Ober says the medrish (Chemdas Yomim) azoy: Yehudis, daughter of the Koihen Godol (High Priest) got engaged, mazel tov. Tired of seeing all the Jewish brides being violated in advance of their own weddings, she developed and implemented a plan which went like this: The Syrian king, Eliporni (Holofernes in Greek), heard that a number of his officials had been killed. In response, he gathered his army, marched upon Yirsuholayim and surrounded the city. There he and his army lay in siege. The alarmingly beautiful Yehudis recognized the gravity of the situation. The people would soon die of starvation and thirst if nothing was done. She volunteered to visit with the king and rescue the city. She prepared a large bag of salty cheeses and other foods. She left the city, announced herself to the Syrian guards, showed them the contents of the bag, and explained who she was. They took her to the king.
Overtaken with her beauty, and thinking with his little head, if you chap, King Holofernes greeted her with joy, and made a lavish feast in her honor. The king, hopeful of a happy ending, ate the cheese, drank some wine, as is the custom – wine and cheese seemingly always go together- and shoin. The king asked all his officers to clear the room; he and Yehudis sat alone together, eating. After being plied with enough wine, the bad king fell into a deep sleep. And very much like the noble and brave Yael, in the days of the Prophetess D’vorah (Deborah), Yehudis did not quaver, she did not fear. She did as she knew must be done to save her people. She drew the king’s sword, and cut off his head, the big one. She placed Holofernes’ (king no longer) head into her bag and left. She brought the head of the dead king to the leader of the army of the Yiddin, who hung it on the wall of the city, where it would be visible to the Greeks. When morning came, the Greeks arose, and gazed with bewilderment on the head of their king. Panic-stricken, they broke ranks and fled.
After many Jewish girls had been violated and broken, the bizarre Greek decree was finally lifted and the Yiddishe mydlich were of course relieved. In honor of the women, who like Yehudis, gave much towards the miracle of Chanukah, a minor holiday was declared especially for them. They are to do no work for the first half hour that the Chanukah lights burn and that’s taka how it was in the Oisvorfer’s house growing up. Some women are more makpid (stricter) and don’t do any work, ever! Many people, in remembrance of the miracle at the hand of Yehudis, eat cheese or dairy products, to remember the noble deed of Yehudis.
Ober what has all this to do with Dina and her going out? And now in Oisvorfer fashion, we will tie it all together. Nu, efsher you’re klerring azoy: if great women like Matisyahu’s daughter and Yehudis played such prominent roles in the miracle of Chanukah, why don’t women share the same status as men when lighting Chanukah candles? Men are obligated to light, but women are encouraged by our rabbis to fulfill their obligation through their husbands and fathers.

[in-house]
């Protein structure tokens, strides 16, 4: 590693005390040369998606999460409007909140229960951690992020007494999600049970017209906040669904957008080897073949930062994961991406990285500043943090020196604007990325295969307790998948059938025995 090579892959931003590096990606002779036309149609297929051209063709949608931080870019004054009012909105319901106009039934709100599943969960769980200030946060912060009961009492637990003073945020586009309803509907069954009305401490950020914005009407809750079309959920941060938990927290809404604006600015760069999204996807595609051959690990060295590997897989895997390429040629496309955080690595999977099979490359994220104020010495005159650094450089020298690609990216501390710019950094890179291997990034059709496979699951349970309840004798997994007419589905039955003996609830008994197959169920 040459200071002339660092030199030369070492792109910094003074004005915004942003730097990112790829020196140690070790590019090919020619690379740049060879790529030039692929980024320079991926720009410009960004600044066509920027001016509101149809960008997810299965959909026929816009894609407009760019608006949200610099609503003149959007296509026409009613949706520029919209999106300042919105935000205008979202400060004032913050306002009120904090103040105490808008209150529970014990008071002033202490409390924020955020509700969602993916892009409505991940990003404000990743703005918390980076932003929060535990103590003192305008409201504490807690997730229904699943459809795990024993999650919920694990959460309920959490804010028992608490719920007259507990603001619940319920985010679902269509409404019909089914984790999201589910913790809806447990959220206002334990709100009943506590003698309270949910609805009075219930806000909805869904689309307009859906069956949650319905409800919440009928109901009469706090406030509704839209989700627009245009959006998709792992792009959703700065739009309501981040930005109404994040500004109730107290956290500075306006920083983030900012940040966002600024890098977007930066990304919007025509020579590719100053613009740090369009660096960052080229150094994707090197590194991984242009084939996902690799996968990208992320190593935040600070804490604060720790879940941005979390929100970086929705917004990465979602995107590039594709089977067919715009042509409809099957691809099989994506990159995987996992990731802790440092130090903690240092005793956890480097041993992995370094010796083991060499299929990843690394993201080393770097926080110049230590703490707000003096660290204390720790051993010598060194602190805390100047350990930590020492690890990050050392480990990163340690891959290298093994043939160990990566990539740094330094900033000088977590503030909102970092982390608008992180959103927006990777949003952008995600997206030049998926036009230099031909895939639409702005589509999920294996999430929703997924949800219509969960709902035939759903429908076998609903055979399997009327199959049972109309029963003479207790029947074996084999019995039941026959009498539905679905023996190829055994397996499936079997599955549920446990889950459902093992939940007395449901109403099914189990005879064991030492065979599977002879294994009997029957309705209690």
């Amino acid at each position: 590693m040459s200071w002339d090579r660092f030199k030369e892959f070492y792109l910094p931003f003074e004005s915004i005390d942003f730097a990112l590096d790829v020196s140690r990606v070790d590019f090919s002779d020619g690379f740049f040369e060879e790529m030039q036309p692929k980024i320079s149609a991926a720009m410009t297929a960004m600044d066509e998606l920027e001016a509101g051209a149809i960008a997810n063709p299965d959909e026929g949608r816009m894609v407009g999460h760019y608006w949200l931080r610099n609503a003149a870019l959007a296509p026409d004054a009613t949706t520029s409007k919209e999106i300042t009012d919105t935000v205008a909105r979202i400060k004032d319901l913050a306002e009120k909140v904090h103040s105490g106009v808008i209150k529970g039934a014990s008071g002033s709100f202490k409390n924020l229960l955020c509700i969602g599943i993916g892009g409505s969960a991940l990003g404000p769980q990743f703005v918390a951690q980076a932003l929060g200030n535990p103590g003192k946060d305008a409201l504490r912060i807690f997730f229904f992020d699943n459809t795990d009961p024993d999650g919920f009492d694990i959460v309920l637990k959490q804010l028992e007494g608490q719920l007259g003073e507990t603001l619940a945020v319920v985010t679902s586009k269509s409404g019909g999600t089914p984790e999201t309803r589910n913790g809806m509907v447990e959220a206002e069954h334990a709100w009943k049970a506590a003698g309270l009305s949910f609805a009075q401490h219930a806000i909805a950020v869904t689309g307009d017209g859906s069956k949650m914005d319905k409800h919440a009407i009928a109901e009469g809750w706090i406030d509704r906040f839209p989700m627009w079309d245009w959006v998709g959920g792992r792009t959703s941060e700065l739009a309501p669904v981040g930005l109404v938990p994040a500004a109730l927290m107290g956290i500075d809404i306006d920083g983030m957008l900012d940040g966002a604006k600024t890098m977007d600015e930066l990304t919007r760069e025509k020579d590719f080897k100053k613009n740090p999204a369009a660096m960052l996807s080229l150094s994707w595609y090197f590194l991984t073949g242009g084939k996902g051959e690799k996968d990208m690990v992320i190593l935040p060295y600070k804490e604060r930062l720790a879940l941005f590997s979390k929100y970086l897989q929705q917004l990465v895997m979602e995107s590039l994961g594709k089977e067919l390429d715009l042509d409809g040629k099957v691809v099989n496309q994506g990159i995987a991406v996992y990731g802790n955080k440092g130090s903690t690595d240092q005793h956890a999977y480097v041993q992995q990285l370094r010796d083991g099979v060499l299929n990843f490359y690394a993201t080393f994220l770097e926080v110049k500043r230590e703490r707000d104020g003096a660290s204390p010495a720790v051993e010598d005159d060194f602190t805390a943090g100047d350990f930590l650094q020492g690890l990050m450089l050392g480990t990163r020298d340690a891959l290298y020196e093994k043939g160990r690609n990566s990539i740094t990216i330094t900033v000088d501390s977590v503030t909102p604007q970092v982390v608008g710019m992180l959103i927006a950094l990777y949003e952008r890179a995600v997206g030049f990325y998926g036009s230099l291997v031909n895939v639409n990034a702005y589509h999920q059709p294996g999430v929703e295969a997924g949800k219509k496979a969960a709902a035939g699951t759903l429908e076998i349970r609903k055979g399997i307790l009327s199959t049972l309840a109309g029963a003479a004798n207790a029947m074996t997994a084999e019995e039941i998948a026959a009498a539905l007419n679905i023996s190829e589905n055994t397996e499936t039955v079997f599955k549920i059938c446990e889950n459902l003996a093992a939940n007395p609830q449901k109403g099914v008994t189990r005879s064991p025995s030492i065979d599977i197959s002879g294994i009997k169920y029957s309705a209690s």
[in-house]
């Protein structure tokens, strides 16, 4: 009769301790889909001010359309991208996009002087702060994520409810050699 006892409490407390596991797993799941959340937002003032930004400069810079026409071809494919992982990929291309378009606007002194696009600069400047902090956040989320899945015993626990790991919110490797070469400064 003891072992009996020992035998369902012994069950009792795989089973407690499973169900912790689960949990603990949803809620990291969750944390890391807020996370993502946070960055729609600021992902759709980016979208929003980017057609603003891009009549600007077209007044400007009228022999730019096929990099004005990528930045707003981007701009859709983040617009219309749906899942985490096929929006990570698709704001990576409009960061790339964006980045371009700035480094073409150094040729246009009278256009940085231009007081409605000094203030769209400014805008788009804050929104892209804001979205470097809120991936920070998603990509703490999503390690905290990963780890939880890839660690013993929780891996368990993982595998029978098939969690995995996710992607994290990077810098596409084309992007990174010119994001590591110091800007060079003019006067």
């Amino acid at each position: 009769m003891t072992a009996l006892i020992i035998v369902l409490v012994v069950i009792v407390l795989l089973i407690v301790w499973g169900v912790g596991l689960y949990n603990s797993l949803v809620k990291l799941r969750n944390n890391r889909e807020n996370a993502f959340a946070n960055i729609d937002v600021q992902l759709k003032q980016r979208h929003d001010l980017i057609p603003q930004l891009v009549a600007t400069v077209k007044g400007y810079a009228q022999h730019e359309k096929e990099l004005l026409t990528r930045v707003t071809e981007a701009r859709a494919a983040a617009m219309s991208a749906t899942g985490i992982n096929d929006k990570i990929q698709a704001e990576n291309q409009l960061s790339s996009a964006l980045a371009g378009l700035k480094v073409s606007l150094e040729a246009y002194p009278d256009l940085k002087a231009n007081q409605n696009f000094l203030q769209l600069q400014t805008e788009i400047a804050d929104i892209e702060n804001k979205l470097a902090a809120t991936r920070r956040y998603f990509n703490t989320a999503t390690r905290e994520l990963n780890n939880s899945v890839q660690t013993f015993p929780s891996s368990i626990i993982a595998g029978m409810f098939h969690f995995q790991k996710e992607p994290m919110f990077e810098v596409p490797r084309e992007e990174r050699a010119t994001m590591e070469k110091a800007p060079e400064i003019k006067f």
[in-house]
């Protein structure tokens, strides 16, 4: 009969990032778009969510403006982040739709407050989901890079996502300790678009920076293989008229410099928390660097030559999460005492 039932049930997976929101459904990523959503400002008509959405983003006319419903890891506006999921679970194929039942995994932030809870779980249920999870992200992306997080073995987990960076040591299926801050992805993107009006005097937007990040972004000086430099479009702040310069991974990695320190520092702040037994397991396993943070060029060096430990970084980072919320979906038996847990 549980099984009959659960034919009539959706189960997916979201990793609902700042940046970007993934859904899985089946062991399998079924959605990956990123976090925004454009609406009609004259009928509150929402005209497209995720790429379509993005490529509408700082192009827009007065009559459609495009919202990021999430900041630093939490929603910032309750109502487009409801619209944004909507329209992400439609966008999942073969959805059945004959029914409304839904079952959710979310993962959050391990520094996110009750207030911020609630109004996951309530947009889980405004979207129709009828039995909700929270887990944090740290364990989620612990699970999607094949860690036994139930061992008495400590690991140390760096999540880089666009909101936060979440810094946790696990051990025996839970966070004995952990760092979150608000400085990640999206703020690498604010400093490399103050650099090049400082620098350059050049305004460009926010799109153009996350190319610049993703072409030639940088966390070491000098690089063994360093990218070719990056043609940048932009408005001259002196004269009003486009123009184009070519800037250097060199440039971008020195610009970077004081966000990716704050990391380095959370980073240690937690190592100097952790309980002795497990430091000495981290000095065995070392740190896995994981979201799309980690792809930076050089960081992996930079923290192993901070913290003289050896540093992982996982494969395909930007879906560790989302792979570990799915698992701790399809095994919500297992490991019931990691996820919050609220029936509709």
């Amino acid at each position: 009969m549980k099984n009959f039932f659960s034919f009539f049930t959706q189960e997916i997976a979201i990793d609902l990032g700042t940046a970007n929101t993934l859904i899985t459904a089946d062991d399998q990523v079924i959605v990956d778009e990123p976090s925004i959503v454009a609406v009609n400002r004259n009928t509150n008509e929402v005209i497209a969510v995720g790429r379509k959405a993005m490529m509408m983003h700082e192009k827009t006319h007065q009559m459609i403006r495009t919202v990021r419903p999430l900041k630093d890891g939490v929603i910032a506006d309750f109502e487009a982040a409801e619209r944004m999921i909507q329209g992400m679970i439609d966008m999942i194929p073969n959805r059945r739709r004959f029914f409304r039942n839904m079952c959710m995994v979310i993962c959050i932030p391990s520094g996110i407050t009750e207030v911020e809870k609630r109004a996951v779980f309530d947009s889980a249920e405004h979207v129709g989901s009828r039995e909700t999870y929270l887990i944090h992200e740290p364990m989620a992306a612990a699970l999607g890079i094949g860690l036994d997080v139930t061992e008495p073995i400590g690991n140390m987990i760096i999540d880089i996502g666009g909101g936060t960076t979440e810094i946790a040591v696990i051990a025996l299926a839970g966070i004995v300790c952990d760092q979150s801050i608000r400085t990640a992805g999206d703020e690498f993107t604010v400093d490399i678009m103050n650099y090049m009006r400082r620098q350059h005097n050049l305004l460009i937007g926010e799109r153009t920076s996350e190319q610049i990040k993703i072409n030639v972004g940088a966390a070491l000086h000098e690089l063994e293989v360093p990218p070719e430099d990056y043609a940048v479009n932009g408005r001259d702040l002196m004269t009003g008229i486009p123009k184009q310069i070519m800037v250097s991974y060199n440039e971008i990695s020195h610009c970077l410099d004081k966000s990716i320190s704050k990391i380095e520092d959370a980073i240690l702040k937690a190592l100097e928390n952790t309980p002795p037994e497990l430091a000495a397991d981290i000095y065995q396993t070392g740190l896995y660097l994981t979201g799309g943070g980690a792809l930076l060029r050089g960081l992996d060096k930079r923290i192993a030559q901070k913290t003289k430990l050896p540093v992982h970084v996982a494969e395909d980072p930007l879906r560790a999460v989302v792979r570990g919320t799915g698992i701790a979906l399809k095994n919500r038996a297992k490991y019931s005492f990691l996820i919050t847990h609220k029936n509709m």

Ober said the Chasam Soifer azoy: the reason women don’t have the obligation to light goes back to the days of the heylige Gemora when Chanukah candles were lit outside the homes (as most Israelis do even today). It was regarded as improper and immodest for women to light candles outside in the dark streets. Shoin, because this was the case, only the men would light. In other words: women going out and/or valgering on the streets was always -maybe going back to the days of Dina- frowned upon. Even in our times when we light mostly indoors and when women do go out, it’s the men that have the primary obligation to light the menorah. But not to worry. Women are still regarded as the major force in the miracle of Chanukah. If it weren’t for Yehudis’s bravery and Matisyahu’s daughter’s courage, the miracles of Chanukah might not have happened. Gishmak!
Shoin, let’s learn some parsha. The Yaakov Oveenu mishpocho is in distress. Reuvain was still smarting over the Bilha incident; Yoisef was nearly killed but instead was sold into slavery where Mrs. Potiphar laid eyes on him, and then accused him of rape; Dina, now with a baby in tow, according to one medrish we will further explore later, was thrown out of the house; and Yaakov was inconsolable over the thought that he had lost his favorite son Yoisef. Yehudah was down on his luck though he did find some momentary solace and enjoyed a temporary rise, if you chap, with the Tamar encounter. That was all last week.
Ober what a difference a week makes. This week, ober 12 years later, Yehudah is back in a leadership position. He’s fully in charge of the brothers proving once again that people destined for greatness and people with talent to lead, can and usually bounce back. We really should spend some time looking into his meteoric rise ober, zicher you would rather hear more about Yoisef, our hero, a person we refer to as Yoisef Hatzadik. We concluded last week with this thought. If the RBSO selected the brothers for greatness and fame and it’s their names (males only) that adorn the koihen’s breastplate, mistama they had other good character traits. And even if they didn’t, the RBSO selected them anyway; you were not!
This week Yoisef will appear before the king who will ask that he attempt to properly interpret the king’s dreams. Avada we all recall that the king was gantz tzifriddin (quite satisfied) with his interpretations and immediately thereafter appointed Yoisef as viceroy of Egypt. Moreover, Paroy also arranged a shidduch and had Yoisef marry Osnas, the daughter of Potifera. Not too shabby for a young man accused of sexual molestation – read: rape in Potiphar’s own house. Let’s learn the text: